President Capilouto sent a message to our campus on June 5 instructing the facilities team to immediately begin the process of removing the mural in Memorial Hall.
This mural depicts the evolution of our country and state’s history, and with it, lionizes the memory of slavery in America. It’s important we do not forget our history, and it’s even more important we learn from it. An essential part of this country’s founding pillars—life, liberty, and the pursuit of happiness—came at a high cost and have not been equally available to all.
Many in this college, and across campus, voiced concerns about the mural over the years. As President Capilouto stated, the art is a painful reminder to our Black students, faculty, and staff that slavery will remain a part of their lineage forever.
Previous actions to bring context to the mural were only temporarily accepted, and the Black community on campus has endured hurt and exclusion because the content misrepresents their ancestors, romanticizes oppression, and insults human dignity for the Black race.
Instead of a symbol of history, the mural has continued to be an example of the university’s unwillingness to listen to our Black community.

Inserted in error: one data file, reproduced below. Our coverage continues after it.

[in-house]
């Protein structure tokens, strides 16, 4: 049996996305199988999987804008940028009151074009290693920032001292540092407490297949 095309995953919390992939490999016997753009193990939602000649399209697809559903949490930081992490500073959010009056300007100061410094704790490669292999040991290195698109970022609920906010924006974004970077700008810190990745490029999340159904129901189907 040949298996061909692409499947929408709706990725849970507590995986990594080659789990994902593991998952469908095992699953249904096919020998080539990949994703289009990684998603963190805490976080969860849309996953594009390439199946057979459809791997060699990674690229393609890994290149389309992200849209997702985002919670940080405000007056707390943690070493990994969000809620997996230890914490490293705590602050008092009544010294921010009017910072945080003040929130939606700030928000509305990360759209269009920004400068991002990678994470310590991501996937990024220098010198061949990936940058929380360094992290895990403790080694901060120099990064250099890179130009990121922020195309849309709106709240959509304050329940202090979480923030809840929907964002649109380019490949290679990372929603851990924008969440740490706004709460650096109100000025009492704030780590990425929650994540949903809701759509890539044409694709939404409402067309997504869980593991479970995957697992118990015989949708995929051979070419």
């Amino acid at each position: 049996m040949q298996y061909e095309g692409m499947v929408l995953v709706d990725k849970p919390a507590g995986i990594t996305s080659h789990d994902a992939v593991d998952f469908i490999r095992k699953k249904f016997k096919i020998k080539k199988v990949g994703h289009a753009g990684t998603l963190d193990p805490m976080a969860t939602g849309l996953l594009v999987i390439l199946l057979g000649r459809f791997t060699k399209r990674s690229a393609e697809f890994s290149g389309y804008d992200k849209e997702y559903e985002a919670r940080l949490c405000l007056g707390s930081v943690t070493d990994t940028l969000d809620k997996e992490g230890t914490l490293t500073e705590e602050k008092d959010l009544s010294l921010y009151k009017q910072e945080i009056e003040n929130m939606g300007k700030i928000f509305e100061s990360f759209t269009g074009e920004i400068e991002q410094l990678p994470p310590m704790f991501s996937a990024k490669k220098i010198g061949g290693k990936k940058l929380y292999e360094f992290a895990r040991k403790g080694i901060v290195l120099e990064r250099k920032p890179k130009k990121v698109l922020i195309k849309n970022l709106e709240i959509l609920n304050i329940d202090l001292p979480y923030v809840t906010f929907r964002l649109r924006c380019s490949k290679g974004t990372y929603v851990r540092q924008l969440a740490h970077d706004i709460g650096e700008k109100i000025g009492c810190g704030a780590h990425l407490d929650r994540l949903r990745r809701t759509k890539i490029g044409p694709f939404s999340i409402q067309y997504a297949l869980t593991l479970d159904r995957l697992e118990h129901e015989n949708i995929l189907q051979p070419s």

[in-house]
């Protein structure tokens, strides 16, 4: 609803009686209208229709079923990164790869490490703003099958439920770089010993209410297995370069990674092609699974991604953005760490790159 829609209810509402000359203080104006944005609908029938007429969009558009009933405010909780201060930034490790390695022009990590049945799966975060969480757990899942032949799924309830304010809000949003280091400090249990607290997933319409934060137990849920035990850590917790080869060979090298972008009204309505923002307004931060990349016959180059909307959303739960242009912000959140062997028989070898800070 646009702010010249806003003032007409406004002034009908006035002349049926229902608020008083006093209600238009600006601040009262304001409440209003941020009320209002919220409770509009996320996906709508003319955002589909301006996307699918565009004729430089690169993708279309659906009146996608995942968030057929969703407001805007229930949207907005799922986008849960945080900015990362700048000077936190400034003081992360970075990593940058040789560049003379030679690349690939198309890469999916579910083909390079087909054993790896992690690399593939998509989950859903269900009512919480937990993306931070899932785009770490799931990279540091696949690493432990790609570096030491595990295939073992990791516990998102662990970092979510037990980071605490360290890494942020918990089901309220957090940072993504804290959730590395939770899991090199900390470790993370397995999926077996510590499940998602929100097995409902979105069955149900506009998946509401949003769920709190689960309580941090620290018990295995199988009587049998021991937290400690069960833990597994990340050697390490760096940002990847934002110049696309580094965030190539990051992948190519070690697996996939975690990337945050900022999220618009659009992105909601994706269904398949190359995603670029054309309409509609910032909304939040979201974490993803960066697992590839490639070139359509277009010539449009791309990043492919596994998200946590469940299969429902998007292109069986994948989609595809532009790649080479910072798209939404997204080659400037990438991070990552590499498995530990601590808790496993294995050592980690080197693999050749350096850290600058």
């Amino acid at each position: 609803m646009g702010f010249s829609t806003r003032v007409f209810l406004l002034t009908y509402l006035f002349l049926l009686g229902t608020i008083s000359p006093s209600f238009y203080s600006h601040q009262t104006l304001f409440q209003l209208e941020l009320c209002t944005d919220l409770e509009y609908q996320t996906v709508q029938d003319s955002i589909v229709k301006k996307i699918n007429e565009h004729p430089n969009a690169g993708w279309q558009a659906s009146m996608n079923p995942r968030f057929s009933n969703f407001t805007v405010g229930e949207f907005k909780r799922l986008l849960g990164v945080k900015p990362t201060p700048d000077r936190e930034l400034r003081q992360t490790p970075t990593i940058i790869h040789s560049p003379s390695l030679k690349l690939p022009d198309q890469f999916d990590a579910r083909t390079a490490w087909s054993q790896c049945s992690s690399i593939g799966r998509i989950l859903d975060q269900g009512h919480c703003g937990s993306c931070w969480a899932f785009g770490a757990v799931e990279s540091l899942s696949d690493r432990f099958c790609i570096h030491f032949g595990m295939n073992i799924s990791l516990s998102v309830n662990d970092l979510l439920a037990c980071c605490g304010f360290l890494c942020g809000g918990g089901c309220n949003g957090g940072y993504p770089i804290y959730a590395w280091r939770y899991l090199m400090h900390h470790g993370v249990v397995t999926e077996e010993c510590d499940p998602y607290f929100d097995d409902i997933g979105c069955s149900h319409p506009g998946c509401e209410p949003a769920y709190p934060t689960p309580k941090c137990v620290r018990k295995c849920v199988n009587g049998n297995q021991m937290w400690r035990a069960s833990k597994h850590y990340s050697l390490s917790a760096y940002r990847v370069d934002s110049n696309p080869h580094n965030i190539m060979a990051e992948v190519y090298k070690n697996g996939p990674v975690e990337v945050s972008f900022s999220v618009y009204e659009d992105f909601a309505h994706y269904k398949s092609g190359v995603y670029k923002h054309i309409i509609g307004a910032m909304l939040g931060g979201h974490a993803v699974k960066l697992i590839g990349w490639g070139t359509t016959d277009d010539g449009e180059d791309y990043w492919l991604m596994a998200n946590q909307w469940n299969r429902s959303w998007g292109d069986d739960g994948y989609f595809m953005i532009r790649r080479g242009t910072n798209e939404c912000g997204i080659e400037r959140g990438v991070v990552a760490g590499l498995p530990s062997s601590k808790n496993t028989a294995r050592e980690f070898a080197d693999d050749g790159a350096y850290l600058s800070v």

The bold decision to remove the mural is a step closer to creating an inclusive campus. This action allows our community to finally begin meaningful discussion that enables trust and progress to develop a just and safe campus for all.
We recognize the mural’s removal will not fix the ongoing, complex issues of racism at UK and in America. We do hope it will be the start to thoughtful conversations and compassionate decisions that will move our community into a deeper understanding and awareness of the emotions, challenges, and disparities existing in our college and on UK’s campus.
President Capilouto’s actions further illustrate that serious discussions and actions will take place immediately. Leading toward greater inclusivity begins with an open ear and willingness to embrace the diverse perspectives in our community. We are listening. We are learning. And I promise CHS will join the movement to act.
Dean of the UK College of Health Sciences